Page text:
Biography & Memoir Book Reviews (page 982)

THIS YEAR IN JERUSALEM by Mordecai Richler
Released: Sept. 19, 1994

"A provocative and highly readable exploration of Israel in the mind of a Jew who has chosen not to live there, of interest primarily to other Jews aware that they have made the same decision."
In parts memoir, travelogue, political treatise, and extended essay on the tangled question of what it means to be a Jew living outside of Israel. Read full book review >
RAISING LAZARUS by Robert Pensack
Released: Sept. 15, 1994

"Packs a powerful punch."
The haunting story of a man's struggle to survive with a terribly damaged heart. Read full book review >

PROZAC NATION by Elizabeth Wurtzel
Released: Sept. 14, 1994

"This most certainly is not an examination of a generation's collective psyche. (First serial to Vogue, Esquire, and Mouth2Mouth)"
A memoir of a depressed, heavily medicated young woman who identifies with Sylvia Plath, Anne Sexton, and other tragic figures—and fantasizes about being profiled as a tragic suicide in New York magazine. Read full book review >
AMAN by Aman
Released: Sept. 12, 1994

"Nonetheless, a unique and rich account of life in a fascinating and troubled land."
A lyrical first-hand account of a complex and charismatic modern-day African heroine. ``Aman'' (a pseudonym meaning ``trustworthy'' in Arabic) is a gifted narrator who recounted her tumultuous life first to anthropologist Barnes, who died in 1990 before the project was completed, and then to Barnes's designated successor, Boddy (Cultural Anthropology/Univ. of Toronto). Read full book review >
Released: Sept. 12, 1994

"An absorbing study of the linkages between personal and diplomatic perspectives— illuminating as historical background in this period of European integration and diminished American power."
Harper (European Studies/Johns Hopkins; America and the Reconstruction of Italy, 1986) creatively melds biography with cultural and diplomatic history in this triptych of portraits of important architects of US policy toward Europe during the ``American Century.'' America's ``historic ambivalence'' toward Europe, the author argues, is reflected in the lives of his three subjects, each of whom decisively influenced America's European policy during and after WW II. Read full book review >

SUMMING UP by Yitzhak Shamir
Released: Sept. 9, 1994

"A useful tool for opponents of the land-for-peace policies of the current Israeli government, but less useful to students of Israeli history or of Yitzhak Shamir."
With freelance writer Samuel, the former prime minister of Israel describes the context in which he developed his political views but reveals little new about himself. Read full book review >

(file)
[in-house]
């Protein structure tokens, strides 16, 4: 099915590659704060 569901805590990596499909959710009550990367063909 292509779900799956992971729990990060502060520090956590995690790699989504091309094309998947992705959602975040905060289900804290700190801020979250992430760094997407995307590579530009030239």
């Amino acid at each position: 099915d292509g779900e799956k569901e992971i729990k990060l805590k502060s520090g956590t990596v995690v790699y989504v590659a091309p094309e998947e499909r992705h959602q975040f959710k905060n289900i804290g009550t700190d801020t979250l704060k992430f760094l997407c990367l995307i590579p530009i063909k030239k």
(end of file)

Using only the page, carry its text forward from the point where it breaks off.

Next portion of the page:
Released: Sept. 6, 1994

"Lawrence-Lightfoot presents successful people determined to remember where they—individually and as a people—came from, and she brings her formidable storytelling gifts to their lives. (Book- of-the-Month Club main selection; author tour)"
A refreshing and inspiring look into the lives of six successful African-Americans. Read full book review >
Released: Sept. 2, 1994

"Jeffers inverts Teddy's most famous saying with a book that walks loudly (lots of swaggering by the protagonist and others) and carries a small stick (nary a whack of dissent)."
A fast-paced but toothless report on the crime-busting years of America's toothiest politician: scads of atmosphere and action, no critical bite. Read full book review >
Released: Sept. 1, 1994

"Wolfe reduces an electrifying tale of power and disgrace into a lifeless narrative, and compelling figures into straw men. (Frist serial to Vanity Fair; Literary Guild selection)"
Both more and less than you wanted to know about the scandalous downfall of the chief judge of New York State's Court of Appeals. Read full book review >
Released: Sept. 1, 1994

"Proof that not everyone who has a transformative experience should write a book."
A well-intentioned but uninspired memoir by the mother of folk singer Joan Baez. Read full book review >
Released: Sept. 1, 1994

"Surely, the greatest voice in jazz deserves an equally compelling biography; for now, her own Lady Sings the Blues, although deeply flawed in its factual account, remains the best introduction to her life and work. (24 pages b&w photos, not seen)"
A very much less than definitive biography of one of our greatest jazz performers. Read full book review >
LOVE IN AMERICA by Julian Green
Released: Sept. 1, 1994

"Self-portrait of the artist as a young man, rendered with an excoriating candor that makes Green such a master and exemplar of the confessional voice."
American expatriate Green records searing conflicts between heart and spirit as he finally comes to recognize his sexual identity in this third volume of autobiography (The Green Paradise, 1992; The War at Sixteen, 1993). Read full book review >
Kirkus Interview
Libba Bray
author of LAIR OF DREAMS
August 25, 2015

In Lair of Dreams, the second installment of Libba Bray’s bestselling young adult Diviners series, after a supernatural showdown with a serial killer, Evie O'Neill has outed herself as a Diviner. Now that the world knows of her ability to "read" objects, and therefore, read the past, she has become a media darling, earning the title "America's Sweetheart Seer." But not everyone is so accepting of the Diviners' abilities....Meanwhile, mysterious deaths have been turning up in the city, victims of an unknown sleeping sickness. Can the Diviners descend into the dreamworld and catch a killer? “Weaving together a chilling mystery with a truly elusive solution, several poignant love stories, agonizing injustice, terrifyingly monstrous dreams, and even a cameo by legendary psychiatrist Carl Jung, this installment wraps enough up to satisfy but clearly sets the stage for more,” our reviewer writes in a rare starred review. “How will readers stand the wait?” View video >